Infectious Diseases

Physicians need to consider which risk factors, both behavioral and demographic, place individual patients at increased risk of infection. Although the evidence base establishing risk factors for each sexually transmitted infection (STI) is based on the particulars of the individual studies examining each STI, clinicians may choose to consider high-risk sexual behaviors as having multiple current partners, having a new partner, using condoms inconsistently, having sex while under the influence of alcohol or drugs, and having sex in exchange for money or drugs. In addition to evaluation of a patient's modifiable behaviors, physicians should consider their patients' nonmodifiable demographics and social situation.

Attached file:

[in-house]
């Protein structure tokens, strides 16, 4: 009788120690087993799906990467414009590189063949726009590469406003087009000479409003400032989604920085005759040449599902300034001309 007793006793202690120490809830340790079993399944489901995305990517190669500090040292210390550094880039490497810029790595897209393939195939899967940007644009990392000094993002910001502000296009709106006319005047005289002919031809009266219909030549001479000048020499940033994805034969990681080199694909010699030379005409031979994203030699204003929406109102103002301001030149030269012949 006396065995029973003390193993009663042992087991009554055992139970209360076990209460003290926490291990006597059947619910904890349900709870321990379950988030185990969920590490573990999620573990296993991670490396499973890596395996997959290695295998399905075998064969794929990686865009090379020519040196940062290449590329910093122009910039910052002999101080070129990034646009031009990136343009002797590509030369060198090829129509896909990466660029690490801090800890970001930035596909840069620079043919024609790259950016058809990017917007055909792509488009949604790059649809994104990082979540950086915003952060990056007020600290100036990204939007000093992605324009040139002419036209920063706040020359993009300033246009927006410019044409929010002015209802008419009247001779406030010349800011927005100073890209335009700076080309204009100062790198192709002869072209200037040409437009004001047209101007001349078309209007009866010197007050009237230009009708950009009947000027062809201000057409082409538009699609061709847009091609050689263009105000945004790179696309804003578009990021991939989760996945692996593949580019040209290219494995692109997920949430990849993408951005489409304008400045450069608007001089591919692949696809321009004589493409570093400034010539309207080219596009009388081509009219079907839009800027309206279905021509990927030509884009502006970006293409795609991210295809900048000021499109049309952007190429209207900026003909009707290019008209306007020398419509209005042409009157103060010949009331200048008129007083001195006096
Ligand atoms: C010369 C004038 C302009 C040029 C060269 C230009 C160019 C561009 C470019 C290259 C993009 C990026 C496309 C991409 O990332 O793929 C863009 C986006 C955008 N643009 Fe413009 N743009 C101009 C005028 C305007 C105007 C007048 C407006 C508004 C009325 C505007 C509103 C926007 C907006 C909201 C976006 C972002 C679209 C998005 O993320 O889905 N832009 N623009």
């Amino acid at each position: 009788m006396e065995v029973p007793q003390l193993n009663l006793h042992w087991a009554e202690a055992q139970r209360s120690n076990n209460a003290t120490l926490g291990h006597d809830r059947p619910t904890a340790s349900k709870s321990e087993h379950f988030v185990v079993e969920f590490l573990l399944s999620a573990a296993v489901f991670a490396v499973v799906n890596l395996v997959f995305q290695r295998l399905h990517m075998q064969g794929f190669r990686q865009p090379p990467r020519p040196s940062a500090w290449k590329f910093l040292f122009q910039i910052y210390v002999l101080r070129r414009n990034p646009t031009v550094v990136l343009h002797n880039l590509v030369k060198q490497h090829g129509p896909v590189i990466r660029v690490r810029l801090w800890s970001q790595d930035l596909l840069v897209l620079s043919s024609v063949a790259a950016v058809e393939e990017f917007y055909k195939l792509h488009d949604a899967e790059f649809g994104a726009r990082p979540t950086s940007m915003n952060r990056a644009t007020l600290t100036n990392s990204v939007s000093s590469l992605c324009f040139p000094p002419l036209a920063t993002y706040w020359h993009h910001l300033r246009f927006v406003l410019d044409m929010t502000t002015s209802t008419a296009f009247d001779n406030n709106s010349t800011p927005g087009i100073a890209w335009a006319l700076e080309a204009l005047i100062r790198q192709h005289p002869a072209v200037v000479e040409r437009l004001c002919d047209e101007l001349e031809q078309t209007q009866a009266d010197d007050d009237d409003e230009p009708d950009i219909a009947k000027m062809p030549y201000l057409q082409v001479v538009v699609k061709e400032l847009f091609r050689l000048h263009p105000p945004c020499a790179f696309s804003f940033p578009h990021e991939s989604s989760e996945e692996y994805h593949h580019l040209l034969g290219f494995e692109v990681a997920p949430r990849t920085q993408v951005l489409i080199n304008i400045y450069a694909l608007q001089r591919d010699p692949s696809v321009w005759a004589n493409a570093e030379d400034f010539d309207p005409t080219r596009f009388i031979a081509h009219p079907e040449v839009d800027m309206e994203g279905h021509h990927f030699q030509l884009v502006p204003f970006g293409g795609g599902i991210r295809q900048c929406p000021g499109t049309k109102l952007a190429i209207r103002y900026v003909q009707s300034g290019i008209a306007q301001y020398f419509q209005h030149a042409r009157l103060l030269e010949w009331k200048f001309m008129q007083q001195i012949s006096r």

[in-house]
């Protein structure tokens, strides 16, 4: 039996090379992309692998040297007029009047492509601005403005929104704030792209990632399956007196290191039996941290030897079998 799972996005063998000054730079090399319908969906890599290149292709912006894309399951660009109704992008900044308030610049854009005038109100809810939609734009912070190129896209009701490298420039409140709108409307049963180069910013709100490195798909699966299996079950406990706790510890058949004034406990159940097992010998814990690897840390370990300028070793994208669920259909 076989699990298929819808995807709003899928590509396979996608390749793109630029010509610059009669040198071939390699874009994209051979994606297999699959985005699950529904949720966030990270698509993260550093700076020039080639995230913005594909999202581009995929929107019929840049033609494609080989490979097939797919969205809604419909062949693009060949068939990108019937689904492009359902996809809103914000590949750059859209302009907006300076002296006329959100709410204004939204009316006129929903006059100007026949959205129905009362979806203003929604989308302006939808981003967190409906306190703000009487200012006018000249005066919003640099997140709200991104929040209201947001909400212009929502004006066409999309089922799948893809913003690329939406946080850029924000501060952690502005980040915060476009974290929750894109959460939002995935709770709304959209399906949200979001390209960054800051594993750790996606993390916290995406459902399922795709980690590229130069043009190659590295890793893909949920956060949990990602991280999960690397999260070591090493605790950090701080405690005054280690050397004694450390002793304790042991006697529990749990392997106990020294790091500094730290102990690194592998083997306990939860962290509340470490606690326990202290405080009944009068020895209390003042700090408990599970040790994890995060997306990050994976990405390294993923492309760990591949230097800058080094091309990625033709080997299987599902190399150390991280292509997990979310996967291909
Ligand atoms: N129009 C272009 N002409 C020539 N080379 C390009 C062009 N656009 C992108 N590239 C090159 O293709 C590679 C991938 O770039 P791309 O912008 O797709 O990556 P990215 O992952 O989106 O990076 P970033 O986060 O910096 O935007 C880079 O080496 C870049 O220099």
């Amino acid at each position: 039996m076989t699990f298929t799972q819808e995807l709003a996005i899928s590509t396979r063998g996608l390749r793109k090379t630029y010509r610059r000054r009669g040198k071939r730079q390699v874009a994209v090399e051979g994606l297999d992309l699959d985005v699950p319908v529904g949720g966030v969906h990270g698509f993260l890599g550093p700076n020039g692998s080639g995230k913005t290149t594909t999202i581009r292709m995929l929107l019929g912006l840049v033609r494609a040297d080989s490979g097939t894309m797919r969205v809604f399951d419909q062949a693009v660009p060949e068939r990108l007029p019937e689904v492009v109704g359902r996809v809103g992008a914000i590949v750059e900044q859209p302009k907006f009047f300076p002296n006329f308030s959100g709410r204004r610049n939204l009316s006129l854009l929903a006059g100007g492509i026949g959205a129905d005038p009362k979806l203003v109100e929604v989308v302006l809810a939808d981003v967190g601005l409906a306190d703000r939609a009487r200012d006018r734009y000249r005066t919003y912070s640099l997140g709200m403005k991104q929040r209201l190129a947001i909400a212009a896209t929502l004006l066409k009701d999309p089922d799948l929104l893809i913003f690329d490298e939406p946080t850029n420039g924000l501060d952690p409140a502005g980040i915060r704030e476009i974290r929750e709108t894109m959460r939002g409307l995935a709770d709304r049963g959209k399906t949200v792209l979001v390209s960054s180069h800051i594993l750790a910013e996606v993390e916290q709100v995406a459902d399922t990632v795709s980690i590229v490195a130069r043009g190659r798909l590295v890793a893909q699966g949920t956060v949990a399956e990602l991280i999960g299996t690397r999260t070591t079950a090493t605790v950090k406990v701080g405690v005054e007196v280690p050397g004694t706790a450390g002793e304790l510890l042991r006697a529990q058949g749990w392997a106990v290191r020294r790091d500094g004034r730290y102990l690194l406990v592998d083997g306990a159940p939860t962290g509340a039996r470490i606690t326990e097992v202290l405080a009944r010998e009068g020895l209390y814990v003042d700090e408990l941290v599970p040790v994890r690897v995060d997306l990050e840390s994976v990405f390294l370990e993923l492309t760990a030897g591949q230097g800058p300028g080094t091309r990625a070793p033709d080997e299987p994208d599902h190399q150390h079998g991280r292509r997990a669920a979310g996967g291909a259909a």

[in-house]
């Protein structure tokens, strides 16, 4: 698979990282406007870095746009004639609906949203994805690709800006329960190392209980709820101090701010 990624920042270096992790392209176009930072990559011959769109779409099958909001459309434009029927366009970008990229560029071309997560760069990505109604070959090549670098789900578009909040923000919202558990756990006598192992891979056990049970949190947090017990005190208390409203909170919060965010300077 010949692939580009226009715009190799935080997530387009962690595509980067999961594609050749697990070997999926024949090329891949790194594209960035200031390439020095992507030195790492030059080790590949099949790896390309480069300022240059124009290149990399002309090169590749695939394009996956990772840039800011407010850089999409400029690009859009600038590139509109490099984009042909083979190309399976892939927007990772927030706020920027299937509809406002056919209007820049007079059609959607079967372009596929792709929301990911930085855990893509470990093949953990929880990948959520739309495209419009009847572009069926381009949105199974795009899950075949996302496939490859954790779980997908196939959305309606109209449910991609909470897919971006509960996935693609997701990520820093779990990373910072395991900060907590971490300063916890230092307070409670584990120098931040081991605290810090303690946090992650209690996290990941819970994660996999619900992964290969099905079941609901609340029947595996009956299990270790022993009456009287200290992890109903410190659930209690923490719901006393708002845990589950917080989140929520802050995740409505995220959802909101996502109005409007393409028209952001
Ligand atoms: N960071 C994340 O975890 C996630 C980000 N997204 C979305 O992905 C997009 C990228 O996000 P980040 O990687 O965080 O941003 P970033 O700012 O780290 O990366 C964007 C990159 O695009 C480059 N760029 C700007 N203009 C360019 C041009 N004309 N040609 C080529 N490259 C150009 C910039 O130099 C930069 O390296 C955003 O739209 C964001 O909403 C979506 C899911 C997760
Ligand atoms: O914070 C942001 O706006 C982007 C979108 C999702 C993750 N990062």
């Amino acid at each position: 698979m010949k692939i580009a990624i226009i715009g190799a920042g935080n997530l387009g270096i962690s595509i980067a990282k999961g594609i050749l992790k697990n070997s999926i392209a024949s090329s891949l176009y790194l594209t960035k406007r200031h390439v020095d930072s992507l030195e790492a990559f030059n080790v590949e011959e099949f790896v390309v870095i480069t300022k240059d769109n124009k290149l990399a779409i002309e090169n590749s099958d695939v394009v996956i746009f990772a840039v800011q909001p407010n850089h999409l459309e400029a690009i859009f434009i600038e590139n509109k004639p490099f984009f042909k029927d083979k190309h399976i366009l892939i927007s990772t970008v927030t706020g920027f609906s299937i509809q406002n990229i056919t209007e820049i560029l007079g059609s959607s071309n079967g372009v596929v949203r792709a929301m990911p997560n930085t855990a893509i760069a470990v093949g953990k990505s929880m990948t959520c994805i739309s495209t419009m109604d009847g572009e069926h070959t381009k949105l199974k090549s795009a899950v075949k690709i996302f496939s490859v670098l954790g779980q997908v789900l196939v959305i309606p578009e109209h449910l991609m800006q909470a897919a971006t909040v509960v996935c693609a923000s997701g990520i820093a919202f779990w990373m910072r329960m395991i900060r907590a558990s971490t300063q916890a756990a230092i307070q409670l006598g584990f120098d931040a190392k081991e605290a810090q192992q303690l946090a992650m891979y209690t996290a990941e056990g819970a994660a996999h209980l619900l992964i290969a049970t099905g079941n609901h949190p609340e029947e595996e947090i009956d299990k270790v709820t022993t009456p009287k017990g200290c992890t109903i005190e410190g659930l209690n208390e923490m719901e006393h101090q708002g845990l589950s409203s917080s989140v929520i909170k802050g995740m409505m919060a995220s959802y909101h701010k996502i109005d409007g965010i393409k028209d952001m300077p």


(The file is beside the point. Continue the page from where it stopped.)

As noted earlier, all U.S. communities do not present the same infection risk. For example, both syphilis and gonorrhea have significantly higher prevalence rates in the South and many urban centers. Because of underlying social factors that increase STI risk, including poverty, discrimination, and social networks, black and Hispanic Americans have higher prevalence rates of most STIs. When considering screening for STIs, physicians should consult with local public health officials and use national, regional, and local epidemiologic data to tailor screening programs based on communities and populations they serve. In addition to behavioral risk factors, physicians should remember that for chlamydial infection and gonorrhea, all sexually active women age 24 years and younger are considered at increased risk (Meyers et al., 2008).

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